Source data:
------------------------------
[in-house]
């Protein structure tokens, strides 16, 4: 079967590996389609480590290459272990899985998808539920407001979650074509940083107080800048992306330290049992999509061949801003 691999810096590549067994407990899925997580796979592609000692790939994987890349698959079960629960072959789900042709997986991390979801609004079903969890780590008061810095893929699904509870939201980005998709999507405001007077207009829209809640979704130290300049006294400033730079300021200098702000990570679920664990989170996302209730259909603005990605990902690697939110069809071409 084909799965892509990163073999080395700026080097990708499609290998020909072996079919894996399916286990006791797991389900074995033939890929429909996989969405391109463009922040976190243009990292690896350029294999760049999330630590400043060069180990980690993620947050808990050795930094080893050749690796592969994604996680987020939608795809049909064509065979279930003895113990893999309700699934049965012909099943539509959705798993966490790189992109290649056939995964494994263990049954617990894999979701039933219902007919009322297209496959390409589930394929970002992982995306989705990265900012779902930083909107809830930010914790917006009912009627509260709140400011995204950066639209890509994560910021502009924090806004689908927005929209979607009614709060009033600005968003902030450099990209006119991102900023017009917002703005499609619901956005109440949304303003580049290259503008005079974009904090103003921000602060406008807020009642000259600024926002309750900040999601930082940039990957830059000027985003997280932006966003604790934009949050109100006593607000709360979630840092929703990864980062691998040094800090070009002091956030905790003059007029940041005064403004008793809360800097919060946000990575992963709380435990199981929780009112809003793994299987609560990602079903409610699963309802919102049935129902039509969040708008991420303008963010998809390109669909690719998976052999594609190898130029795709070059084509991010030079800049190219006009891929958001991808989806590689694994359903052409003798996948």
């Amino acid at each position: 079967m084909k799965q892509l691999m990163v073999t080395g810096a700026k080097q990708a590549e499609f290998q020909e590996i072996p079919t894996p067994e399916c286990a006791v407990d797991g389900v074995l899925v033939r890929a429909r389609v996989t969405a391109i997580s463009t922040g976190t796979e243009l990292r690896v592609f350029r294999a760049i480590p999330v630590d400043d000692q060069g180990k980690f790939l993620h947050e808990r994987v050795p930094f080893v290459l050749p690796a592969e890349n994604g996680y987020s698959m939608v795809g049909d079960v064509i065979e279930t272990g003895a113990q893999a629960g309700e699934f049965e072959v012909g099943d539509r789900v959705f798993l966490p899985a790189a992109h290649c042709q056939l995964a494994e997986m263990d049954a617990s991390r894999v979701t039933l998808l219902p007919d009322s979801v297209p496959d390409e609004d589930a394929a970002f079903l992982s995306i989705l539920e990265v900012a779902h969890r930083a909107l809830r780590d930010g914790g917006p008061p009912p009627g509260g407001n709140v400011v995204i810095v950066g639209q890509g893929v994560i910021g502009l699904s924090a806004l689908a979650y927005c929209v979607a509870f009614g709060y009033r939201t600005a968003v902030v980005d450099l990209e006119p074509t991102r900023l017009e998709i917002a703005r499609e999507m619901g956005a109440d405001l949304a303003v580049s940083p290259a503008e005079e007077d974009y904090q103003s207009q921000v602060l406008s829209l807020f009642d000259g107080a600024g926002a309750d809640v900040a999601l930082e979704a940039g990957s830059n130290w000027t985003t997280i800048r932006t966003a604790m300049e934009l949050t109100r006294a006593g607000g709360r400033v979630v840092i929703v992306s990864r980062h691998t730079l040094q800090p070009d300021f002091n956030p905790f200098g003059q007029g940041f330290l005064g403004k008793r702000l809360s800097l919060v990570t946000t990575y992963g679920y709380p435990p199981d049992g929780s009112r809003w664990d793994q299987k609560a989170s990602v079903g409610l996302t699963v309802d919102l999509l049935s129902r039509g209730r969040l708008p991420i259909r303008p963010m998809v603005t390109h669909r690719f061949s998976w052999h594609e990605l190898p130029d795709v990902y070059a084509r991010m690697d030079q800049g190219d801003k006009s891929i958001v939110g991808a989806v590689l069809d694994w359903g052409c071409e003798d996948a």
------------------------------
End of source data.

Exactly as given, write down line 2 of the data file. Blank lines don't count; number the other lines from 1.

């Protein structure tokens, strides 16, 4: 079967590996389609480590290459272990899985998808539920407001979650074509940083107080800048992306330290049992999509061949801003 691999810096590549067994407990899925997580796979592609000692790939994987890349698959079960629960072959789900042709997986991390979801609004079903969890780590008061810095893929699904509870939201980005998709999507405001007077207009829209809640979704130290300049006294400033730079300021200098702000990570679920664990989170996302209730259909603005990605990902690697939110069809071409 084909799965892509990163073999080395700026080097990708499609290998020909072996079919894996399916286990006791797991389900074995033939890929429909996989969405391109463009922040976190243009990292690896350029294999760049999330630590400043060069180990980690993620947050808990050795930094080893050749690796592969994604996680987020939608795809049909064509065979279930003895113990893999309700699934049965012909099943539509959705798993966490790189992109290649056939995964494994263990049954617990894999979701039933219902007919009322297209496959390409589930394929970002992982995306989705990265900012779902930083909107809830930010914790917006009912009627509260709140400011995204950066639209890509994560910021502009924090806004689908927005929209979607009614709060009033600005968003902030450099990209006119991102900023017009917002703005499609619901956005109440949304303003580049290259503008005079974009904090103003921000602060406008807020009642000259600024926002309750900040999601930082940039990957830059000027985003997280932006966003604790934009949050109100006593607000709360979630840092929703990864980062691998040094800090070009002091956030905790003059007029940041005064403004008793809360800097919060946000990575992963709380435990199981929780009112809003793994299987609560990602079903409610699963309802919102049935129902039509969040708008991420303008963010998809390109669909690719998976052999594609190898130029795709070059084509991010030079800049190219006009891929958001991808989806590689694994359903052409003798996948």